Coventry is gearing up for one of the biggest years in its history after being named UK City of Culture 2021.
The city beat off strong competition from Paisley, Stoke, Sunderland and Swansea.
Coventry’s programme will include a Streets of Culture programme co-producing work in local communities. The first build-up event will be the UK’s first Shop Front Theatre Festival in March 2018 and the city will celebrate the 100th anniversary of its Cathedral with a major new lighting commission.
David Burbidge, chair of the Coventry City of Culture Trust, said: “Coventry is a vibrant, multicultural city with a fascinating and inspiring story to tell and an arts and cultural scene that deserves its place in the national spotlight.
“There is still a lot of hard work ahead, but as UK City of Culture 2021 we will be able to show everyone why we are so proud of our city and the people who live, work and study here and build something lasting for our children and grandchildren to enjoy.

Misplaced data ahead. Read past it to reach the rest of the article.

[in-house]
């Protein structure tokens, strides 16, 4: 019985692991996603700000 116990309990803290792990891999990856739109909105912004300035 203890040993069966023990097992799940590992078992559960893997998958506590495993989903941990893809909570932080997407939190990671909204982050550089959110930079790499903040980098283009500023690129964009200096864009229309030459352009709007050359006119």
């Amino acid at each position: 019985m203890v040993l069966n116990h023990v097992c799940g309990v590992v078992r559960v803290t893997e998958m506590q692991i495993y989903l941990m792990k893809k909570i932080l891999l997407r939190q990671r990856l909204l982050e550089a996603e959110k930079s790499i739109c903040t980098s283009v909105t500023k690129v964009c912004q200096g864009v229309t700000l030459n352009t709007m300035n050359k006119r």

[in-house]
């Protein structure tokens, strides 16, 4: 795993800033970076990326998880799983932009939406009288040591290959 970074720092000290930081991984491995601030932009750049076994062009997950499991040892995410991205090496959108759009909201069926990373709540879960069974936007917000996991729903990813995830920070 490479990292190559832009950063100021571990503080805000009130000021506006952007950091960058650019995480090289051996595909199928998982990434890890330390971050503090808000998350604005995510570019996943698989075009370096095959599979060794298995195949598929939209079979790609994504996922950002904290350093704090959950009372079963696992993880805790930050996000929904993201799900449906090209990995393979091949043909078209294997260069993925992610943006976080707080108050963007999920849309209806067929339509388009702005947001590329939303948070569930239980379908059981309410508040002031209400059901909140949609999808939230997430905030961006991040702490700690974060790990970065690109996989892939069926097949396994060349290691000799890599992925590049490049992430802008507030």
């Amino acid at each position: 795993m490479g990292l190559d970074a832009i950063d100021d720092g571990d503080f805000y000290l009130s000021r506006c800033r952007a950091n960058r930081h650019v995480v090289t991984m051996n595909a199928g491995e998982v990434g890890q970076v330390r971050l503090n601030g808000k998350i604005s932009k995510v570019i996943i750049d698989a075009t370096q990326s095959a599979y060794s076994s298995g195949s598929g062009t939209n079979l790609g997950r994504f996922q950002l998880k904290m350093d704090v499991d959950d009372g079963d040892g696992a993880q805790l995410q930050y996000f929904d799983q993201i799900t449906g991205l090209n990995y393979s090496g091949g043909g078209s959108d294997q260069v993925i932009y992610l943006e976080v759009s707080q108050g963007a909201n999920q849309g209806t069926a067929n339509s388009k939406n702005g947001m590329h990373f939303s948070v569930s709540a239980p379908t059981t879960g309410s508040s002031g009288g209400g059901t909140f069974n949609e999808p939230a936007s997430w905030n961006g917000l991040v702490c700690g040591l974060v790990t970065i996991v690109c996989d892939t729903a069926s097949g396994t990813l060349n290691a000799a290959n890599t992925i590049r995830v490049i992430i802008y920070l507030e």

“Hull has proved to be a worthy holder of the title this year but now it is our turn and I am confident we will do even better in 2021.”
Five things you might not know about Coventry:
- Coventry has been the capital of England, not once, but twice
- Britain’s car industry was founded by Daimler in a disused Coventry cotton mill in 1896
- The decision to rebuild its cathedral, devastated by the Luftwaffe in World War 2, was made the day after the bombing. A stunning modern cathedral, designed by Basil Spence, was built, with the foundation stone being laid by Queen Elizabeth II in 1956.
- It’s said that the famous Mini sewer chase in the original film version The Italian Job took place in the newly built sewers at Stoke Aldermoor, Coventry.
- The city was the birthplace of jet pioneer Sir Frank Whittle, poet Philip Larkin and the pop impresario Pete Waterman